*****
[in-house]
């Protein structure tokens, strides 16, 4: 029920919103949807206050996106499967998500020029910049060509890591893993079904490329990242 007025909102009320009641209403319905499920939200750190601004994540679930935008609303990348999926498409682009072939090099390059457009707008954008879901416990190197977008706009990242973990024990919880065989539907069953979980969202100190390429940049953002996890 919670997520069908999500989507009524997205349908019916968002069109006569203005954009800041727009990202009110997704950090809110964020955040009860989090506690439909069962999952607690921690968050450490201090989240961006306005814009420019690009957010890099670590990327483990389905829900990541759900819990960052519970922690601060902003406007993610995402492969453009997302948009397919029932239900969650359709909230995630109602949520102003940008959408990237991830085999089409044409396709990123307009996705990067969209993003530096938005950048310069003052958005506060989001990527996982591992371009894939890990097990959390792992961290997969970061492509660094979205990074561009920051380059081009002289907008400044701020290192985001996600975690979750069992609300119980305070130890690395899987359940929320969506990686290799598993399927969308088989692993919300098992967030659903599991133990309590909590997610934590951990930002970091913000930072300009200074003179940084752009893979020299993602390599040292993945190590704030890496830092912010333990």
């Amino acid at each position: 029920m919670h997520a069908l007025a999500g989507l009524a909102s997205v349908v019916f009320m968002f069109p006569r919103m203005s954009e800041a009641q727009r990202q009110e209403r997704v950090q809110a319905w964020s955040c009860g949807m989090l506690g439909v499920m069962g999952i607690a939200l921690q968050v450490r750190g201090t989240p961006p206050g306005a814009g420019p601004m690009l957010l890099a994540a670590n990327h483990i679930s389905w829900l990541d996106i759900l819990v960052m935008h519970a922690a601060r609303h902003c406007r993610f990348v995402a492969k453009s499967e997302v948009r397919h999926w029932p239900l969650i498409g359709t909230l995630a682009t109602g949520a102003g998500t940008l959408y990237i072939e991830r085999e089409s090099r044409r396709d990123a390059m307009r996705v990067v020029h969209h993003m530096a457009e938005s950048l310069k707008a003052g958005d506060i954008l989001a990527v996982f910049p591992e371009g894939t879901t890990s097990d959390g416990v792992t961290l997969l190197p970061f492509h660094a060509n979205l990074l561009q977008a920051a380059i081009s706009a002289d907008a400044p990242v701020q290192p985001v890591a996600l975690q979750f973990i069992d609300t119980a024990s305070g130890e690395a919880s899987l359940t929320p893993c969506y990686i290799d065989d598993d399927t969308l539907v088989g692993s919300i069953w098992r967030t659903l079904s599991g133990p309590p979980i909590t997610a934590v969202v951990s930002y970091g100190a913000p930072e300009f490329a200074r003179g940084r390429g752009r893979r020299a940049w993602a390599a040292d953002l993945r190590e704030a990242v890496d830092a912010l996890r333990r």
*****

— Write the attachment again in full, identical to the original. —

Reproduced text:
[in-house]
């Protein structure tokens, strides 16, 4: 029920919103949807206050996106499967998500020029910049060509890591893993079904490329990242 007025909102009320009641209403319905499920939200750190601004994540679930935008609303990348999926498409682009072939090099390059457009707008954008879901416990190197977008706009990242973990024990919880065989539907069953979980969202100190390429940049953002996890 919670997520069908999500989507009524997205349908019916968002069109006569203005954009800041727009990202009110997704950090809110964020955040009860989090506690439909069962999952607690921690968050450490201090989240961006306005814009420019690009957010890099670590990327483990389905829900990541759900819990960052519970922690601060902003406007993610995402492969453009997302948009397919029932239900969650359709909230995630109602949520102003940008959408990237991830085999089409044409396709990123307009996705990067969209993003530096938005950048310069003052958005506060989001990527996982591992371009894939890990097990959390792992961290997969970061492509660094979205990074561009920051380059081009002289907008400044701020290192985001996600975690979750069992609300119980305070130890690395899987359940929320969506990686290799598993399927969308088989692993919300098992967030659903599991133990309590909590997610934590951990930002970091913000930072300009200074003179940084752009893979020299993602390599040292993945190590704030890496830092912010333990």
């Amino acid at each position: 029920m919670h997520a069908l007025a999500g989507l009524a909102s997205v349908v019916f009320m968002f069109p006569r919103m203005s954009e800041a009641q727009r990202q009110e209403r997704v950090q809110a319905w964020s955040c009860g949807m989090l506690g439909v499920m069962g999952i607690a939200l921690q968050v450490r750190g201090t989240p961006p206050g306005a814009g420019p601004m690009l957010l890099a994540a670590n990327h483990i679930s389905w829900l990541d996106i759900l819990v960052m935008h519970a922690a601060r609303h902003c406007r993610f990348v995402a492969k453009s499967e997302v948009r397919h999926w029932p239900l969650i498409g359709t909230l995630a682009t109602g949520a102003g998500t940008l959408y990237i072939e991830r085999e089409s090099r044409r396709d990123a390059m307009r996705v990067v020029h969209h993003m530096a457009e938005s950048l310069k707008a003052g958005d506060i954008l989001a990527v996982f910049p591992e371009g894939t879901t890990s097990d959390g416990v792992t961290l997969l190197p970061f492509h660094a060509n979205l990074l561009q977008a920051a380059i081009s706009a002289d907008a400044p990242v701020q290192p985001v890591a996600l975690q979750f973990i069992d609300t119980a024990s305070g130890e690395a919880s899987l359940t929320p893993c969506y990686i290799d065989d598993d399927t969308l539907v088989g692993s919300i069953w098992r967030t659903l079904s599991g133990p309590p979980i909590t997610a934590v969202v951990s930002y970091g100190a913000p930072e300009f490329a200074r003179g940084r390429g752009r893979r020299a940049w993602a390599a040292d953002l993945r190590e704030a990242v890496d830092a912010l996890r333990r």